Tag Archives: building permit fees
Stephen Dupuis – Toronto Star
The underground economy in Canada’s renovation industry grew as if it were on steroids after the federal goods and services tax (GST) was introduced in 1991 and there’s no reason to believe it won’t grow as quickly after the HST kicks in on July 1, 2010. Unfortunately, that’s not the only downside of the pending tax increase on this key strategic sector.
While the provincial government has substantially mitigated the impact of the HST on new homebuyers through the rebate framework, the renovation sector was left outside the rebate structure, compounding the sin of omission by the federal government when the GST was introduced in 1991.
According to a report released by the Canadian Home Builders’ Association last week, the residential renovation sector accounts for some $53 billion in spending in Canada, roughly two-thirds of which is paid to contractors.
Provincially, Ontario homeowners spend about $20 billion on renovation with $14 billion of that through contractors.
Drilling down further on the Ontario numbers, the $14 billion is split roughly two-thirds labour and overhead, which is currently PST-exempt, one-third materials, which is subject to PST. The PST on materials works out to 2.6% of total cost of a typical reno.
By applying the HST to labour and overhead, it’s obvious that we are looking at an instant cost increase of 5.4% (PST is 8%) with no value added. The CHBA/Altus report calculates the impact of that increase to be $757 million and that’s a huge number that has legitimate, professional renovation contractors rightfully discouraged.
As one contractor said to me when the HST was brought forward, “prior to the 7% GST, I had clients who would ask if I would consider a 10% discount if they paid cash. After the 7% GST came into effect, clients changed tactics. They disliked the GST as much as anyone and would ask if they could pay cash to avoid it. Bingo! The underground renovator no longer had to give a discount for cash – henceforth the government would do it. Clients were now happy simply saving the hated 7%. On July 1, 2010 that incentive to pay cash will jump to 13%!”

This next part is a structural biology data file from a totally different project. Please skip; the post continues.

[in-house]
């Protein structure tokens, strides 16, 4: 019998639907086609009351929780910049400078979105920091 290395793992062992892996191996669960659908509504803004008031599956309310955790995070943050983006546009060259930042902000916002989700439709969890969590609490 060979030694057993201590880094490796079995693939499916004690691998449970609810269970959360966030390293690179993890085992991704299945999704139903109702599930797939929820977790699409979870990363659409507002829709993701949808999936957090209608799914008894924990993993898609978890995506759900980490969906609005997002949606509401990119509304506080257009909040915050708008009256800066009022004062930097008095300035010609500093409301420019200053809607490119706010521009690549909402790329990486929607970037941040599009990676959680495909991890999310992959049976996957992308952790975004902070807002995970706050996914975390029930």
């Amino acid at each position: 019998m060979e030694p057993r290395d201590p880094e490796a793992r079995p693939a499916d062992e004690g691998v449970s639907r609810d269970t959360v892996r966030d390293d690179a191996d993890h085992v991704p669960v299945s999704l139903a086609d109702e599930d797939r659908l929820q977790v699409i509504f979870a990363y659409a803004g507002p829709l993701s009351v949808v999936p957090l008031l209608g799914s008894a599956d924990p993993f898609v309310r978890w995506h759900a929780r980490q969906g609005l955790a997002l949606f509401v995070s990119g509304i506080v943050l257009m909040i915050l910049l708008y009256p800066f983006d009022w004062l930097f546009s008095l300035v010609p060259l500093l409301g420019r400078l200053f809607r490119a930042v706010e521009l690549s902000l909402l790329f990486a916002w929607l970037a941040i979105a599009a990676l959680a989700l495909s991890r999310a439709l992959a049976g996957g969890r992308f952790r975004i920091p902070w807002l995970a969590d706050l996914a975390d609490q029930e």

Unfortunately, foregone sales tax revenues are just the tip of the iceberg as far as the problems with cash deals go.
Contractors operating in the underground economy are also avoiding everything from income tax to workers’ compensation premiums to building permit fees.
A 2008 report by the Ontario Construction Secretariat estimated that the federal government lost between $225 million and $298 million in GST revenues annually between 2003–2005 due to underground activity in the renovation sector.
Meanwhile, both levels of government are losing upwards of $1.6 billion in income taxes, and this is all before the HST kicks in.
The CHBA/Altus Report points out many other pitfalls of harmonization, including the fact that the tax increase undermines the federal Home Renovation Tax Credit and the federal/provincial home energy retrofit programs.
The report further notes that the HST will likely reduce the volume of reno activity, costing precious jobs, while exposing homeowners to the liabilities and risk of conducting renos without a contract.
The simple solution put forward by the CHBA is to maintain the tax rate on all professional renovations, not just “substantial renovations” as defined under the GST, at the revenue neutral level of 2.6%.
We’re calling on federal Finance Minister Jim Flaherty to heed that call and urge him to use this window of opportunity to get the HST right from a renovation standpoint.
Stephen Dupuis is president and CEO of the Building Industry and Land Development Association. The views expressed are those of the president.
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